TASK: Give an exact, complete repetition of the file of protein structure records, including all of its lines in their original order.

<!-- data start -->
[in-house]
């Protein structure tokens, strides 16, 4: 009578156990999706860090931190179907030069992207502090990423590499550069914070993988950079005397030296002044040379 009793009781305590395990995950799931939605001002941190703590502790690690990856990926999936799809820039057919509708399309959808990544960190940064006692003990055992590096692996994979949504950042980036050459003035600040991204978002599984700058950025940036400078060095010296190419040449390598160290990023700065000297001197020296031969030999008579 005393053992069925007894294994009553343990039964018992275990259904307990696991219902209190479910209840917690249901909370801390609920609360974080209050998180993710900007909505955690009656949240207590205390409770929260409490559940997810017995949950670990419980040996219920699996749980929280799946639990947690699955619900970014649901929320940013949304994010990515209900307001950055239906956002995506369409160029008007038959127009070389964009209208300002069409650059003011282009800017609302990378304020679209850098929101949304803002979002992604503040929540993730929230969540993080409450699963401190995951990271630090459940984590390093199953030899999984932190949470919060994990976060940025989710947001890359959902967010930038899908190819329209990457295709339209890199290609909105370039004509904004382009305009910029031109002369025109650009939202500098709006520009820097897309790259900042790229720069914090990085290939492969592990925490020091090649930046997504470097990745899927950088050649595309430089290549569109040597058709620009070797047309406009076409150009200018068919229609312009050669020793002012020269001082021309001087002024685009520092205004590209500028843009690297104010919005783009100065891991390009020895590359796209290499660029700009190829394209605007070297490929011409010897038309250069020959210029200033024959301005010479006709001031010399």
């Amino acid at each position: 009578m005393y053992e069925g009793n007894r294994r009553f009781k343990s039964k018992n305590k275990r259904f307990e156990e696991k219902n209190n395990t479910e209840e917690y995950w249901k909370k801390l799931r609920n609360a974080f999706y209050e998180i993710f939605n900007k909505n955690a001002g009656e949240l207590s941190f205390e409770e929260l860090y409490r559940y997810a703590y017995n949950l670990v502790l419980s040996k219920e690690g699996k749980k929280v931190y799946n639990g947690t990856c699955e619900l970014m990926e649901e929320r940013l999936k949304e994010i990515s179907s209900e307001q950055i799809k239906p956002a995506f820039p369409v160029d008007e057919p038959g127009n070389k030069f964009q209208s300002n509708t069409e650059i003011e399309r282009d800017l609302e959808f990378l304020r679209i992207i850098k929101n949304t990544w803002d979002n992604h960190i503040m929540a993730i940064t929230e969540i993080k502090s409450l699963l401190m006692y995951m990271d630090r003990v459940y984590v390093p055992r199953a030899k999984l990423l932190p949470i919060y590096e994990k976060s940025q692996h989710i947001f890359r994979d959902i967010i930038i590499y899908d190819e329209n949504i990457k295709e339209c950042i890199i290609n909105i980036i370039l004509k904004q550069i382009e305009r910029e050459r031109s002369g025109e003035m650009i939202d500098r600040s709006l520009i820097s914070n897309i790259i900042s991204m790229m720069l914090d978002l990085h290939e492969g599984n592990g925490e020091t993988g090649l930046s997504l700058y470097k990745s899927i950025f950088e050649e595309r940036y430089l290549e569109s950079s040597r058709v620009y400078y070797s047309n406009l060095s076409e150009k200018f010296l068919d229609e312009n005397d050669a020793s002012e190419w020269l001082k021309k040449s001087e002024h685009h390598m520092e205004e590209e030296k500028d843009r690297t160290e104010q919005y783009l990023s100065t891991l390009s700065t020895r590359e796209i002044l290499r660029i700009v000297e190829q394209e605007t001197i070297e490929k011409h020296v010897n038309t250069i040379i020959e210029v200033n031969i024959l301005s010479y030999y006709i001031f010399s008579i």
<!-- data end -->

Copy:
[in-house]
């Protein structure tokens, strides 16, 4: 009578156990999706860090931190179907030069992207502090990423590499550069914070993988950079005397030296002044040379 009793009781305590395990995950799931939605001002941190703590502790690690990856990926999936799809820039057919509708399309959808990544960190940064006692003990055992590096692996994979949504950042980036050459003035600040991204978002599984700058950025940036400078060095010296190419040449390598160290990023700065000297001197020296031969030999008579 005393053992069925007894294994009553343990039964018992275990259904307990696991219902209190479910209840917690249901909370801390609920609360974080209050998180993710900007909505955690009656949240207590205390409770929260409490559940997810017995949950670990419980040996219920699996749980929280799946639990947690699955619900970014649901929320940013949304994010990515209900307001950055239906956002995506369409160029008007038959127009070389964009209208300002069409650059003011282009800017609302990378304020679209850098929101949304803002979002992604503040929540993730929230969540993080409450699963401190995951990271630090459940984590390093199953030899999984932190949470919060994990976060940025989710947001890359959902967010930038899908190819329209990457295709339209890199290609909105370039004509904004382009305009910029031109002369025109650009939202500098709006520009820097897309790259900042790229720069914090990085290939492969592990925490020091090649930046997504470097990745899927950088050649595309430089290549569109040597058709620009070797047309406009076409150009200018068919229609312009050669020793002012020269001082021309001087002024685009520092205004590209500028843009690297104010919005783009100065891991390009020895590359796209290499660029700009190829394209605007070297490929011409010897038309250069020959210029200033024959301005010479006709001031010399």
């Amino acid at each position: 009578m005393y053992e069925g009793n007894r294994r009553f009781k343990s039964k018992n305590k275990r259904f307990e156990e696991k219902n209190n395990t479910e209840e917690y995950w249901k909370k801390l799931r609920n609360a974080f999706y209050e998180i993710f939605n900007k909505n955690a001002g009656e949240l207590s941190f205390e409770e929260l860090y409490r559940y997810a703590y017995n949950l670990v502790l419980s040996k219920e690690g699996k749980k929280v931190y799946n639990g947690t990856c699955e619900l970014m990926e649901e929320r940013l999936k949304e994010i990515s179907s209900e307001q950055i799809k239906p956002a995506f820039p369409v160029d008007e057919p038959g127009n070389k030069f964009q209208s300002n509708t069409e650059i003011e399309r282009d800017l609302e959808f990378l304020r679209i992207i850098k929101n949304t990544w803002d979002n992604h960190i503040m929540a993730i940064t929230e969540i993080k502090s409450l699963l401190m006692y995951m990271d630090r003990v459940y984590v390093p055992r199953a030899k999984l990423l932190p949470i919060y590096e994990k976060s940025q692996h989710i947001f890359r994979d959902i967010i930038i590499y899908d190819e329209n949504i990457k295709e339209c950042i890199i290609n909105i980036i370039l004509k904004q550069i382009e305009r910029e050459r031109s002369g025109e003035m650009i939202d500098r600040s709006l520009i820097s914070n897309i790259i900042s991204m790229m720069l914090d978002l990085h290939e492969g599984n592990g925490e020091t993988g090649l930046s997504l700058y470097k990745s899927i950025f950088e050649e595309r940036y430089l290549e569109s950079s040597r058709v620009y400078y070797s047309n406009l060095s076409e150009k200018f010296l068919d229609e312009n005397d050669a020793s002012e190419w020269l001082k021309k040449s001087e002024h685009h390598m520092e205004e590209e030296k500028d843009r690297t160290e104010q919005y783009l990023s100065t891991l390009s700065t020895r590359e796209i002044l290499r660029i700009v000297e190829q394209e605007t001197i070297e490929k011409h020296v010897n038309t250069i040379i020959e210029v200033n031969i024959l301005s010479y030999y006709i001031f010399s008579i």